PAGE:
Growing research has examined the association of oral microbiome with pancreatic cancer risk, but results have been inconsistent. Our previous study showed that bacterial taxa known to inhabit the oral cavity were common in the pancreas microbiome, and that bacterial DNA profiles in the pancreas were similar to those in the duodenum tissue of the same subjects regardless of disease state. These data suggest that bacteria may be migrating from oral into the gut and pancreas. We collected oral swabs and at least one pancreatic tissue or intestinal samples from subjects who underwent surgery for pancreatic diseases or diseases and characterized 16S ribosomal RNA genes using high-throughput DNA sequencing. We then quantified bacterial communities (Amplicon Sequence Variant level) at different body sites, investigated their co-abundance patterns, and analyzed the correlations between microbiome at oral sites and that in pancreatic tissue and intestinal samples using concordance statistics and Pairwise Stratified Association (PASTA) testing. The present analysis included 52 subjects (46% with pancreatic cancer; aged from 31 to 86 years old) contributing a total 324 samples. We identified a total of 73 unique Amplicon Sequence Variants (ASVs) that were shared between oral and pancreatic or intestinal samples. Accounting for pairing and within-subject correlation, 7 ASVs showed significant concordance (Kappa statistics) and 5 ASVs exhibited significant or marginally significant PASTA between oral samples and pancreatic tissue or intestinal samples. Of these, our PASTA analyses identified two specific bacterial species (Gemella morbillorum and Fusobacterium nucleatum subsp. vincentii) that showed consistent presence or absence patterns between oral and intestinal or pancreatic samples. Lastly, our microbial co-abundance analyses showed several distinct ASVs clusters and complex correlation-networks between ASV clusters in buccal, saliva, duodenum, jejunum, and pancreatic tumor samples. Oral, intestinal, and pancreatic microbiomes are correlated. Bacteria of oral origin exhibit co-abundance relationships and demonstrate complex correlation patterns in the intestinal and pancreatic tumor samples. Growing evidence has shown that bacterial species may survive, decline, and adapt as interdependent functional groups. Future studies should aim to uncover the co-abundance of specific microbial communities for studying etiology of microbiota-driven carcinogenesis in prospective and longitudinal studies.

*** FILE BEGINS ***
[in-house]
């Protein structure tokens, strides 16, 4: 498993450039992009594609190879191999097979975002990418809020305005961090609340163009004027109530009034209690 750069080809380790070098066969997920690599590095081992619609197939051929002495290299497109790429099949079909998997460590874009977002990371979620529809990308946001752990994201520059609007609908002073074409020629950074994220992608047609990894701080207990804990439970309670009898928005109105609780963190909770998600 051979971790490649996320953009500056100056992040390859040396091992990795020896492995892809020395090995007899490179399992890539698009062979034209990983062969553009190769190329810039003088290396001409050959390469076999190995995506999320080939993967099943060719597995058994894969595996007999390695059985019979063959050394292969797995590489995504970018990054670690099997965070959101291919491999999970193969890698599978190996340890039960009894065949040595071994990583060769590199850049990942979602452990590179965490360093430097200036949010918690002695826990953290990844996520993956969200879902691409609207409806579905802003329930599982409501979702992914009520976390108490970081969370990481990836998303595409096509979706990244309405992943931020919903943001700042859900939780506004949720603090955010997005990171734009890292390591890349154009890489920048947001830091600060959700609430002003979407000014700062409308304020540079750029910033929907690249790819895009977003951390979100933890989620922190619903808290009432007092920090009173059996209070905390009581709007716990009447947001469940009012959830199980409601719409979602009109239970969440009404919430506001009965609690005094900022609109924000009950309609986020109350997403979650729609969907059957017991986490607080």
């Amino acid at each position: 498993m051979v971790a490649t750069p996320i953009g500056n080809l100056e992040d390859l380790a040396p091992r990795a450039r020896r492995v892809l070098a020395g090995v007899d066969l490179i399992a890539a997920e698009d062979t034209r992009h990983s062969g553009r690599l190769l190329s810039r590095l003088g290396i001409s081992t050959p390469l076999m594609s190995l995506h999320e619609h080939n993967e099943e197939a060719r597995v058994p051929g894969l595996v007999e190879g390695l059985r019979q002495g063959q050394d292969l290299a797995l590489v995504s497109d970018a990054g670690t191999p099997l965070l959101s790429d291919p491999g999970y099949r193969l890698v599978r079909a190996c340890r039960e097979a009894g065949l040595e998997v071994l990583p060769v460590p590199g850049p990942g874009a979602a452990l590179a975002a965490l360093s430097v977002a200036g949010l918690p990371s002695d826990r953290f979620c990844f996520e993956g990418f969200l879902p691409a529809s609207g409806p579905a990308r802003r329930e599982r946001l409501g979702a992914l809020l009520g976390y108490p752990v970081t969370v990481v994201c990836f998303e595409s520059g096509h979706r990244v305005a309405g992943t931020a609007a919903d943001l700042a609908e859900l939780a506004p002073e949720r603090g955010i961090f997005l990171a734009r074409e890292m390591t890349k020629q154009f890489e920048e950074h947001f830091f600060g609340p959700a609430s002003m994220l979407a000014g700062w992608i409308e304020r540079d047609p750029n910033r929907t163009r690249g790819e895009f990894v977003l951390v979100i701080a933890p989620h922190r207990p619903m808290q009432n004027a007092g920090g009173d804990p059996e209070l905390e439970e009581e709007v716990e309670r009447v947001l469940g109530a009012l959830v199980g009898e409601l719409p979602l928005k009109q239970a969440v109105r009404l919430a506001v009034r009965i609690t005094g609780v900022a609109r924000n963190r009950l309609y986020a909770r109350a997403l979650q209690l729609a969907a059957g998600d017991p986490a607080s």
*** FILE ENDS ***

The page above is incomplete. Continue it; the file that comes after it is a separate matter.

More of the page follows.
Citation Format: Mei Chung, Naisi Zhao, Richard Meier, Devein C. Koestler, Erika Del Castillo, Guojun Wu, Bruce J. Paster, Kevin Charpentier, Jacques Izard, Karl T. Kelsey, Dominique S. Michaud. Oral, intestinal, and pancreatic microbiomes are correlated and exhibit co-abundance in patients with pancreatic cancer and other gastrointestinal diseases [abstract]. In: Proceedings of the AACR Special Conference on the Microbiome, Viruses, and Cancer; 2020 Feb 21-24; Orlando, FL. Philadelphia (PA): AACR; Cancer Res 2020;80(8 Suppl):Abstract nr B07.